The putative composition of the most preferred 6022 alloy comprises in weight percent about 0.8 to 1.5 silicon, 0.05 to 0.20 iron, 0.01 to 0.11 copper, 0.02 to 0.10 manganese, 0.45 to 0.7 magnesium, no more than 0.10 chromium, no more than 0.25 zinc, and no more than about 0.15 titanium, the remainder aluminum and incidental impurities. Variations of this most preferred composition can be made within the 6000 series alloys with advantageous effects for the import of the present invention in its aspect for formability and design.
An important feature of the application of the 6022 alloy for boat manufacture is its aging at elevated temperatures. This property provides for the simultaneous curability of paints and other surface treatments which enable the inventive aluminum alloy boats to appear other than as aluminum looking boats. Accordingly, thin layers of paint can be cured during the aging of the alloy resulting in the aforementioned increase in yield strength.
The 6022 alloy is a non-luedering alloy which means that the surface of the alloy will maintain a commercial visage after it has been worked, such as by stretching. As a result, stretch forming processes add strength and increase the opportunity for piece count reduction and more design options in shaping the hull surface with fewer joints, connections, and sealants.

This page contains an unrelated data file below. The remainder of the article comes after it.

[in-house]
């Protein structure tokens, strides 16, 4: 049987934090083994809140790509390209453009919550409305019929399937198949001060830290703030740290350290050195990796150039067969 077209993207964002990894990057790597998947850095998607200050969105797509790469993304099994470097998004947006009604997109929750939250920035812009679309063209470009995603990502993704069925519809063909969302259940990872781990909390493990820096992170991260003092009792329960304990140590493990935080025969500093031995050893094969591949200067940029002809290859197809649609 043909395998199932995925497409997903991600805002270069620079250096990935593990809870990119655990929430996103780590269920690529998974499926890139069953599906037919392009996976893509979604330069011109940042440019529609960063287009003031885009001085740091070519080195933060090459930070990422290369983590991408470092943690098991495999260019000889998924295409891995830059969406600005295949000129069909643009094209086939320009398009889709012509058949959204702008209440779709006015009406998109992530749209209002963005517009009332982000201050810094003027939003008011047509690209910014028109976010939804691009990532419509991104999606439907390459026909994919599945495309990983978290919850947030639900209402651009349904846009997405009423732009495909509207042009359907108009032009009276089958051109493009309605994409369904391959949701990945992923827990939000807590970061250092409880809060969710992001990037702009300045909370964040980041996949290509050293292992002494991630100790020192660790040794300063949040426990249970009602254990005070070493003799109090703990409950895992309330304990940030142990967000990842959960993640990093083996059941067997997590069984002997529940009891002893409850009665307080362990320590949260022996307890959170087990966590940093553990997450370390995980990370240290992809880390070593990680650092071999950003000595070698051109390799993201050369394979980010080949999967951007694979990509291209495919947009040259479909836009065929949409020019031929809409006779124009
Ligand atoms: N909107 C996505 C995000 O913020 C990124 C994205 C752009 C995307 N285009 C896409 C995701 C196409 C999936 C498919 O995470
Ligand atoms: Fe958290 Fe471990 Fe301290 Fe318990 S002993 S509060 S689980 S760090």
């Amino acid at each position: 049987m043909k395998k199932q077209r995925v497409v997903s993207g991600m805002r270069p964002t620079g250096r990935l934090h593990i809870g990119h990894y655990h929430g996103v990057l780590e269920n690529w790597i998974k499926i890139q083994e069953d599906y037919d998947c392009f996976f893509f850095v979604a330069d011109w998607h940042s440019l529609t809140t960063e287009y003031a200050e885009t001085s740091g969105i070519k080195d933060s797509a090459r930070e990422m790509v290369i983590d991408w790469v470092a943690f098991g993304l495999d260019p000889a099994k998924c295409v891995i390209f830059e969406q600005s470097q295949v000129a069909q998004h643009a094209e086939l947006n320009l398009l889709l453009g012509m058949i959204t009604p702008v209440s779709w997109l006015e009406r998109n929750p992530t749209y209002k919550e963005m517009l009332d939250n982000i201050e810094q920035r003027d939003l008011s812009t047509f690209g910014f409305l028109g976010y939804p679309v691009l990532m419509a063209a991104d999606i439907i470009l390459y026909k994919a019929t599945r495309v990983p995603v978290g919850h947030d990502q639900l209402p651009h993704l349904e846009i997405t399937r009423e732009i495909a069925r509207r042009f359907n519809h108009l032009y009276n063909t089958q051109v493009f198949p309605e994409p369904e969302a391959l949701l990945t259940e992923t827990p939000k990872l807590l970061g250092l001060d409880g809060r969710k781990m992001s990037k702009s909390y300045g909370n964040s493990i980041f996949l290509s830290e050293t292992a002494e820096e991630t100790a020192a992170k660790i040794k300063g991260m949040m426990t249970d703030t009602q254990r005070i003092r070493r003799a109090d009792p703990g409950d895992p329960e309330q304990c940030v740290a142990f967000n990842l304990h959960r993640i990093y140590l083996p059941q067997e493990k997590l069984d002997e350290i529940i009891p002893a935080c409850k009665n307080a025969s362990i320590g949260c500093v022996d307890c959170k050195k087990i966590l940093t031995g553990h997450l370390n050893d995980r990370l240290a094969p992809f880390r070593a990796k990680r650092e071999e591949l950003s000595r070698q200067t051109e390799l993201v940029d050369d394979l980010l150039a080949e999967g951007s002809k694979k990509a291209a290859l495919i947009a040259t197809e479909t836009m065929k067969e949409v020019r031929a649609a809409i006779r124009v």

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|US3237219||Oct 12, 1964||Mar 1, 1966||Olin Mathieson||Boat hulls|
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|Citing Patent||Filing date||Publication date||Applicant||Title|
|US7735442 *||Dec 22, 2005||Jun 15, 2010||Richter Guenter||Method and device for producing a boat-type body of a water sport device|
|US8083871||Oct 26, 2006||Dec 27, 2011||Automotive Casting Technology, Inc.||High crashworthiness Al-Si-Mg alloy and methods for producing automotive casting|
|US8157932||May 23, 2006||Apr 17, 2012||Alcoa Inc.||Al-Zn-Mg-Cu-Sc high strength alloy for aerospace and automotive castings|
|US8721811||Nov 15, 2011||May 13, 2014||Automotive Casting Technology, Inc.||Method of creating a cast automotive product having an improved critical fracture strain|
|WO2002103538A1 *||May 15, 2002||Dec 27, 2002||Polycom Inc||System and method of communication between videoconferencing systems and computer systems|
|U.S. Classification||114/356, 114/357|
|International Classification||B63B3/09, B63B5/12, B63B3/00|
|Cooperative Classification||B63B5/12, B63B3/09, B63B3/00|
|European Classification||B63B3/09, B63B3/00, B63B5/12|
|Nov 6, 2000||AS||Assignment|
|Jun 2, 2005||REMI||Maintenance fee reminder mailed|
|Nov 14, 2005||LAPS||Lapse for failure to pay maintenance fees|
|Jan 10, 2006||FP||Expired due to failure to pay maintenance fee|
Effective date: 20051113